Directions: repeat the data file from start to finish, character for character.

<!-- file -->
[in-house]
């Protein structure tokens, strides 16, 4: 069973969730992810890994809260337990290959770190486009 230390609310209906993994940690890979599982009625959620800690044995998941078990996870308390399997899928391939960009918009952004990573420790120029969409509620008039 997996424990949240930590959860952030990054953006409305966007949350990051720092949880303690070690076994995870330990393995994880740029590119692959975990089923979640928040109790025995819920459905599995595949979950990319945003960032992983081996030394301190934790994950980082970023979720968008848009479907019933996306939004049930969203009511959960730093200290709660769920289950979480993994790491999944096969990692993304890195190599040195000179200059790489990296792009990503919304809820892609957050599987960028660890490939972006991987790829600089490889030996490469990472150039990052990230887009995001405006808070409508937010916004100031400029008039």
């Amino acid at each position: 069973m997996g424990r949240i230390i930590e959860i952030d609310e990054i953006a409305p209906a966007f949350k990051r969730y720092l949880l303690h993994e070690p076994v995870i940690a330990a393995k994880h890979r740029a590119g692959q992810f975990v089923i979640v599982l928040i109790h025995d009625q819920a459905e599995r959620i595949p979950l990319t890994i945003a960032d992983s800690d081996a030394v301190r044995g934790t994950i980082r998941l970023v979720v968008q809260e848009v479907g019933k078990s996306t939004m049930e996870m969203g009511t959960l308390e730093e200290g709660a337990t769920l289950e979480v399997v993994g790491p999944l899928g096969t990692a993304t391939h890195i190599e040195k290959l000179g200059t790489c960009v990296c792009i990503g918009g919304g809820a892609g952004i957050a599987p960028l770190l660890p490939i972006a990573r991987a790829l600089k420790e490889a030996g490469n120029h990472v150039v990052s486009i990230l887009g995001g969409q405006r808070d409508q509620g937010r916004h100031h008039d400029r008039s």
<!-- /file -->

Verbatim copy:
[in-house]
């Protein structure tokens, strides 16, 4: 069973969730992810890994809260337990290959770190486009 230390609310209906993994940690890979599982009625959620800690044995998941078990996870308390399997899928391939960009918009952004990573420790120029969409509620008039 997996424990949240930590959860952030990054953006409305966007949350990051720092949880303690070690076994995870330990393995994880740029590119692959975990089923979640928040109790025995819920459905599995595949979950990319945003960032992983081996030394301190934790994950980082970023979720968008848009479907019933996306939004049930969203009511959960730093200290709660769920289950979480993994790491999944096969990692993304890195190599040195000179200059790489990296792009990503919304809820892609957050599987960028660890490939972006991987790829600089490889030996490469990472150039990052990230887009995001405006808070409508937010916004100031400029008039």
């Amino acid at each position: 069973m997996g424990r949240i230390i930590e959860i952030d609310e990054i953006a409305p209906a966007f949350k990051r969730y720092l949880l303690h993994e070690p076994v995870i940690a330990a393995k994880h890979r740029a590119g692959q992810f975990v089923i979640v599982l928040i109790h025995d009625q819920a459905e599995r959620i595949p979950l990319t890994i945003a960032d992983s800690d081996a030394v301190r044995g934790t994950i980082r998941l970023v979720v968008q809260e848009v479907g019933k078990s996306t939004m049930e996870m969203g009511t959960l308390e730093e200290g709660a337990t769920l289950e979480v399997v993994g790491p999944l899928g096969t990692a993304t391939h890195i190599e040195k290959l000179g200059t790489c960009v990296c792009i990503g918009g919304g809820a892609g952004i957050a599987p960028l770190l660890p490939i972006a990573r991987a790829l600089k420790e490889a030996g490469n120029h990472v150039v990052s486009i990230l887009g995001g969409q405006r808070d409508q509620g937010r916004h100031h008039d400029r008039s």